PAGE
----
First bodies pulled from submerged Korean ferry

First bodies pulled from submerged Korean ferry
Rescue workers move the body of a victim from the sinking of the South Korean ferry 'Sewol' at Jindo harbour on April 20, 2014.

JINDO , South Korea - Divers retrieved 16 bodies Sunday from inside the submerged South Korean ferry that capsized four days ago with hundreds of children on board, opening a grim new chapter in the search and recovery process.

The recovery of the first bodies from the interior of the ferry came after prosecutors revealed that the officer at the helm of the 6,825-tonne Sewol when it capsized Wednesday was not familiar with those particular waters.

The confirmed death toll from the disaster now stands at 49 with 253 people still unaccounted for.

Three bodies were pulled out of the fully submerged ferry just before midnight and another 13 were recovered later Sunday morning, a coastguard spokesman said.

The breakthrough followed days of fruitless efforts by more than 500 divers to access the interior of the capsized ship, while battling powerful currents and near-zero visibility.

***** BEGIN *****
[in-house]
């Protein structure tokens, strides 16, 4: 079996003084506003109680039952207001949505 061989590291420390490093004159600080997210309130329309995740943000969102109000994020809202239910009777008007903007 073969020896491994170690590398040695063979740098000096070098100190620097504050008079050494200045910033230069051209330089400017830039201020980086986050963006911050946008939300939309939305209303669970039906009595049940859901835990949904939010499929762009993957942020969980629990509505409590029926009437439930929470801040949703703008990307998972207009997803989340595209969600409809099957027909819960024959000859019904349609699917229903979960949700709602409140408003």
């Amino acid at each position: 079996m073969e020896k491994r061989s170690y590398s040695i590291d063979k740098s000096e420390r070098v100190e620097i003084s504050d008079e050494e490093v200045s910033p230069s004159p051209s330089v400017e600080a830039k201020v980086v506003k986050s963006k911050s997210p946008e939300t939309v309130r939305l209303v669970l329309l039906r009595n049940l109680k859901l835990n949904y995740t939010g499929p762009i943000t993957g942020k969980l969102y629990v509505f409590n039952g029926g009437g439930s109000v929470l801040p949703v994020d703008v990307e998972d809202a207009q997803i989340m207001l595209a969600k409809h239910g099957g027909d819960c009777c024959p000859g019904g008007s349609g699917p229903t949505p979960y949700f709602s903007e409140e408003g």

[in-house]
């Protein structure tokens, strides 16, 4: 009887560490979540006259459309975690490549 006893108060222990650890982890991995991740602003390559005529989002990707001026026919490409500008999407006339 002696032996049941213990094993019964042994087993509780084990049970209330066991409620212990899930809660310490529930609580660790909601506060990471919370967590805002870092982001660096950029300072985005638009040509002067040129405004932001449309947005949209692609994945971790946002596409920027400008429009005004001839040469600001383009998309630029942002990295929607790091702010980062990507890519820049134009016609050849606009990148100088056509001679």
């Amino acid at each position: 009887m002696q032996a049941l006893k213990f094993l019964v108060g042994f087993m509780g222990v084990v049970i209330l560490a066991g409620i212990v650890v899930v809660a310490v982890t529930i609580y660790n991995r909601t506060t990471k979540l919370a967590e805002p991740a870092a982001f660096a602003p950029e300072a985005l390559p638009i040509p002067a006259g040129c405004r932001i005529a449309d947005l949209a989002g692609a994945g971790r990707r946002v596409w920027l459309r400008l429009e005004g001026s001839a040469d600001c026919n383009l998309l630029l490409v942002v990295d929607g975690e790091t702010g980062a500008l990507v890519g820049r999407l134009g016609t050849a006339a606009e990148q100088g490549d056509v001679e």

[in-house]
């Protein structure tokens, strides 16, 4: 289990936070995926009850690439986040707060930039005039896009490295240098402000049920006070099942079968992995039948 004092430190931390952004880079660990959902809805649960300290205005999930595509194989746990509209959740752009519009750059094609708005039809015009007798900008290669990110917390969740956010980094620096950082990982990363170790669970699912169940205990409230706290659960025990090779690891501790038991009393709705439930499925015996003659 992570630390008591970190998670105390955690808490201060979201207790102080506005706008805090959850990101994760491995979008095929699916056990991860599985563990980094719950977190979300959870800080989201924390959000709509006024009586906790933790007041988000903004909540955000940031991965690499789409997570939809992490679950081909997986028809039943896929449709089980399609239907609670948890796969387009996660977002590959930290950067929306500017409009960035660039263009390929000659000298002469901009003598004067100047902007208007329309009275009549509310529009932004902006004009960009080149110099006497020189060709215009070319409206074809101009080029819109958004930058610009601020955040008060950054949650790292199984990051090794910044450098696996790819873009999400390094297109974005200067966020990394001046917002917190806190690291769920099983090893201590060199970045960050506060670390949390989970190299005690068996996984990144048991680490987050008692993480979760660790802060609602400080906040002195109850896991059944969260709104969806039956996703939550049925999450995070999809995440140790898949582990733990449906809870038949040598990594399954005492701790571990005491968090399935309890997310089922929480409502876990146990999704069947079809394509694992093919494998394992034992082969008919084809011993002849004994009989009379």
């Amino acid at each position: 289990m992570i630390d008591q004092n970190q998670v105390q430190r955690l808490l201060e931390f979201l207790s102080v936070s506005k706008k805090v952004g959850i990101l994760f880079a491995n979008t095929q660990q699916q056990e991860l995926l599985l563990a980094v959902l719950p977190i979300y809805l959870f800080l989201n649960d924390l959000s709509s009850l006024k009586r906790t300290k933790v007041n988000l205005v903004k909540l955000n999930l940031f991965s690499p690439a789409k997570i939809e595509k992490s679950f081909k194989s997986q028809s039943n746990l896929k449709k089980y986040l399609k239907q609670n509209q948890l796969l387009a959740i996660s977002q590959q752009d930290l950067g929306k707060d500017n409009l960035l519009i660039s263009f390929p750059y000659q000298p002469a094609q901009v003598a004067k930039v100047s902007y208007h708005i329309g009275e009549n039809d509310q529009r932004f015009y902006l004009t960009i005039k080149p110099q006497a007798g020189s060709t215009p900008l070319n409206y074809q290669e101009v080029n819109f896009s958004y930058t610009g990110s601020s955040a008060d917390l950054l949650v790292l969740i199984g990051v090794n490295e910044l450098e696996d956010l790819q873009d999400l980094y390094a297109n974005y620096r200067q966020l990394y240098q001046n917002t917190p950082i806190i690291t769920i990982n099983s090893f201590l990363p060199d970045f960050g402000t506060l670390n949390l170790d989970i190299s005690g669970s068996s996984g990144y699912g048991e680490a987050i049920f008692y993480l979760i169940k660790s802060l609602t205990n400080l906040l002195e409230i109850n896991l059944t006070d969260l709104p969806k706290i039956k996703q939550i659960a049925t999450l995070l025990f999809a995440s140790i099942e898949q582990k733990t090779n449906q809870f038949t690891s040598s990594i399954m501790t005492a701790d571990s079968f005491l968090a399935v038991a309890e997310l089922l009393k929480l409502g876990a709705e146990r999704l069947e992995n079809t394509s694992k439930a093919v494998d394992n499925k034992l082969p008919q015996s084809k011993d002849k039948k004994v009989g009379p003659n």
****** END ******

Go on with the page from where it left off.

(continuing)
Their recovery looks set to dash the slim hopes of distraught relatives who had clung desperately to the idea that some passengers may have survived in air pockets in the upturned vessel.

The bodies were placed in tents at the harbour on Jindo island - not far from the disaster site - where the relatives have been camped out in a gymnasium since the ferry went down.

In a process that looks set to be repeated with tragic frequency in the coming days, the bodies were checked for IDs and other particulars, after which their relatives were informed and asked to make an official identification.

Trauma of identification

Some of the policemen standing guard at the tents were openly weeping, while the cries of the relatives could be heard from inside.

Of the 476 people on board the Sewol, 350 were high school students headed for the holiday island of Jeju.

Although officials have not ruled out the possibility of finding survivors, the emergency operation is clearly transitioning from one of rescue to recovery, and many relatives have provided DNA samples to facilitate identification.

Three giant floating cranes have been at the disaster site off the southern coast of South Korea for days, but the coastguard has promised it will not begin lifting the ferry until it clear there is nobody left alive.

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